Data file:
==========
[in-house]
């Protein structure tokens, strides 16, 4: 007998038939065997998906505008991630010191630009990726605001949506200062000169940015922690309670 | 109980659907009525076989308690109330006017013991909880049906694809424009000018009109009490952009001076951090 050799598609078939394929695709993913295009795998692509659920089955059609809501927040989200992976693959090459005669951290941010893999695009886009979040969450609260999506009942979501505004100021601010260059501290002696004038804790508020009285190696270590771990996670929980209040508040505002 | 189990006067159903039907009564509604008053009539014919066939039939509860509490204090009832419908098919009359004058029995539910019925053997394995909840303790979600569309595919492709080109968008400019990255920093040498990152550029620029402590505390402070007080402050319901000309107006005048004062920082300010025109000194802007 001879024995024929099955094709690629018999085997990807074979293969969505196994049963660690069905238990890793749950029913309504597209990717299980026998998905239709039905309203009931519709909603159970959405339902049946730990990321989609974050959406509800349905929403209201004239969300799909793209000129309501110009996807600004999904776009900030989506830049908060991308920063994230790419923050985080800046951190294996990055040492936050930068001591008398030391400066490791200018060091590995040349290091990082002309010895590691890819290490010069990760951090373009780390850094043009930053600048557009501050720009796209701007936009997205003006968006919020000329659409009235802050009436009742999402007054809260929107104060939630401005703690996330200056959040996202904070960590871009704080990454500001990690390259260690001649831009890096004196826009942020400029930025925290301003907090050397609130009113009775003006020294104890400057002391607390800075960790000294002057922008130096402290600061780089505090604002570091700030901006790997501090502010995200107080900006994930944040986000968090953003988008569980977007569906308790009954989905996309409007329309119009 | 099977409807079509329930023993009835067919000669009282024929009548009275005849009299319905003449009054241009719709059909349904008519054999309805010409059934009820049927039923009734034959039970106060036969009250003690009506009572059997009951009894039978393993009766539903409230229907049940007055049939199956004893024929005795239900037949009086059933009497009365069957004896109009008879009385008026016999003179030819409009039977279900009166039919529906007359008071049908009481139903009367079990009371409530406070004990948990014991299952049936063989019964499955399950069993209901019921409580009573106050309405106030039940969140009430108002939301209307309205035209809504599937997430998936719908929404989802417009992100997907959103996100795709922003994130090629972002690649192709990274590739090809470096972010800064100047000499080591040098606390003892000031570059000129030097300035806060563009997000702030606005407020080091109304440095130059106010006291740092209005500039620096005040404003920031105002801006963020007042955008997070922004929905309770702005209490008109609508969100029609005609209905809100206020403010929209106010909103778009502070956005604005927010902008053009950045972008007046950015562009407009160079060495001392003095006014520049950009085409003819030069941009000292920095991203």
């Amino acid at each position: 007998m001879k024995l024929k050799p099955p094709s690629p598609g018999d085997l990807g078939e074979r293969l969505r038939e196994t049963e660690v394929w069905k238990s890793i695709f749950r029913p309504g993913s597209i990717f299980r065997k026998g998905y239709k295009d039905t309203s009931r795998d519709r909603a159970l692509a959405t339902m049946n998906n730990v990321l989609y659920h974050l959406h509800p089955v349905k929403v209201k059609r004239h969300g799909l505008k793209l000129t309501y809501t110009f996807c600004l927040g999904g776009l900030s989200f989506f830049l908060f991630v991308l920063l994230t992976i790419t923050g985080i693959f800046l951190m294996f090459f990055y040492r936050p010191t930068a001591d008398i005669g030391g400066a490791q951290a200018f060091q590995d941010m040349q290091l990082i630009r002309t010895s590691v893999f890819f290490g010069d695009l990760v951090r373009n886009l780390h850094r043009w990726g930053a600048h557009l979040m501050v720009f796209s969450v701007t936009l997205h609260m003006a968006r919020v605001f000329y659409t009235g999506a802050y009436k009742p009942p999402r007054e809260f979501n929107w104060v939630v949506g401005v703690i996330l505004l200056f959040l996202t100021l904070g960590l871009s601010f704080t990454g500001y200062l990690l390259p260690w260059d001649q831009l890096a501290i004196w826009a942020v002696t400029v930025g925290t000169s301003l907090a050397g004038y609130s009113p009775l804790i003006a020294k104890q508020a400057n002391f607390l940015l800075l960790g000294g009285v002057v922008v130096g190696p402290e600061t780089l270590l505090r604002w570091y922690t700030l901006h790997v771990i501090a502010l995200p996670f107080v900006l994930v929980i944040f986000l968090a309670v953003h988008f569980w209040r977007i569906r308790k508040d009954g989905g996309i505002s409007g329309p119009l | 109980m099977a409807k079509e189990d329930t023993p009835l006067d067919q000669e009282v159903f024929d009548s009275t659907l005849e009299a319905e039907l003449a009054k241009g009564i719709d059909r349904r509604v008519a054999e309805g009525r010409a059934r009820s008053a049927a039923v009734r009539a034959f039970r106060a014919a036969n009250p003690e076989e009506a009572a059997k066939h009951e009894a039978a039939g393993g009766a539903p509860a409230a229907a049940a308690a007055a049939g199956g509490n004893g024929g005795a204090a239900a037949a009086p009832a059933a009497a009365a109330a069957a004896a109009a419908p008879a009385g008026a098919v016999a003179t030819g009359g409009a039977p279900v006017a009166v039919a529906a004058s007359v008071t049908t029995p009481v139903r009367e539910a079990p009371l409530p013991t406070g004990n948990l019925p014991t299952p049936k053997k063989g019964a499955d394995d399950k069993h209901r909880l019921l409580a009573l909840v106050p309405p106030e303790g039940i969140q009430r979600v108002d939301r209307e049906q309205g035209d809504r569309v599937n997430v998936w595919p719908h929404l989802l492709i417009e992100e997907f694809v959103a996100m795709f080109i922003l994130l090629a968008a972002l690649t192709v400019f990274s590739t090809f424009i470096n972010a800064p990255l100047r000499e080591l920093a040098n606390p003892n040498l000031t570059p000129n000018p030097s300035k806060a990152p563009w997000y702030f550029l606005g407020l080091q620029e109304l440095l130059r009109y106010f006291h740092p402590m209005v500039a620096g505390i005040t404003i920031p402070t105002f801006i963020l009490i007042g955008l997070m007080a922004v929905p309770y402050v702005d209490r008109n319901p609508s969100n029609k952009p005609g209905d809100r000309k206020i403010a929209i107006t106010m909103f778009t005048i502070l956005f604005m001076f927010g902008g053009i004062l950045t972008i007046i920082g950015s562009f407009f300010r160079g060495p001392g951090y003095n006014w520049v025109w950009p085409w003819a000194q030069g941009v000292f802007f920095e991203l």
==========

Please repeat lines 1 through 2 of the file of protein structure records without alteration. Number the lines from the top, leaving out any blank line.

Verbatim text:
[in-house]
């Protein structure tokens, strides 16, 4: 007998038939065997998906505008991630010191630009990726605001949506200062000169940015922690309670 | 109980659907009525076989308690109330006017013991909880049906694809424009000018009109009490952009001076951090 050799598609078939394929695709993913295009795998692509659920089955059609809501927040989200992976693959090459005669951290941010893999695009886009979040969450609260999506009942979501505004100021601010260059501290002696004038804790508020009285190696270590771990996670929980209040508040505002 | 189990006067159903039907009564509604008053009539014919066939039939509860509490204090009832419908098919009359004058029995539910019925053997394995909840303790979600569309595919492709080109968008400019990255920093040498990152550029620029402590505390402070007080402050319901000309107006005048004062920082300010025109000194802007 001879024995024929099955094709690629018999085997990807074979293969969505196994049963660690069905238990890793749950029913309504597209990717299980026998998905239709039905309203009931519709909603159970959405339902049946730990990321989609974050959406509800349905929403209201004239969300799909793209000129309501110009996807600004999904776009900030989506830049908060991308920063994230790419923050985080800046951190294996990055040492936050930068001591008398030391400066490791200018060091590995040349290091990082002309010895590691890819290490010069990760951090373009780390850094043009930053600048557009501050720009796209701007936009997205003006968006919020000329659409009235802050009436009742999402007054809260929107104060939630401005703690996330200056959040996202904070960590871009704080990454500001990690390259260690001649831009890096004196826009942020400029930025925290301003907090050397609130009113009775003006020294104890400057002391607390800075960790000294002057922008130096402290600061780089505090604002570091700030901006790997501090502010995200107080900006994930944040986000968090953003988008569980977007569906308790009954989905996309409007329309119009 | 099977409807079509329930023993009835067919000669009282024929009548009275005849009299319905003449009054241009719709059909349904008519054999309805010409059934009820049927039923009734034959039970106060036969009250003690009506009572059997009951009894039978393993009766539903409230229907049940007055049939199956004893024929005795239900037949009086059933009497009365069957004896109009008879009385008026016999003179030819409009039977279900009166039919529906007359008071049908009481139903009367079990009371409530406070004990948990014991299952049936063989019964499955399950069993209901019921409580009573106050309405106030039940969140009430108002939301209307309205035209809504599937997430998936719908929404989802417009992100997907959103996100795709922003994130090629972002690649192709990274590739090809470096972010800064100047000499080591040098606390003892000031570059000129030097300035806060563009997000702030606005407020080091109304440095130059106010006291740092209005500039620096005040404003920031105002801006963020007042955008997070922004929905309770702005209490008109609508969100029609005609209905809100206020403010929209106010909103778009502070956005604005927010902008053009950045972008007046950015562009407009160079060495001392003095006014520049950009085409003819030069941009000292920095991203």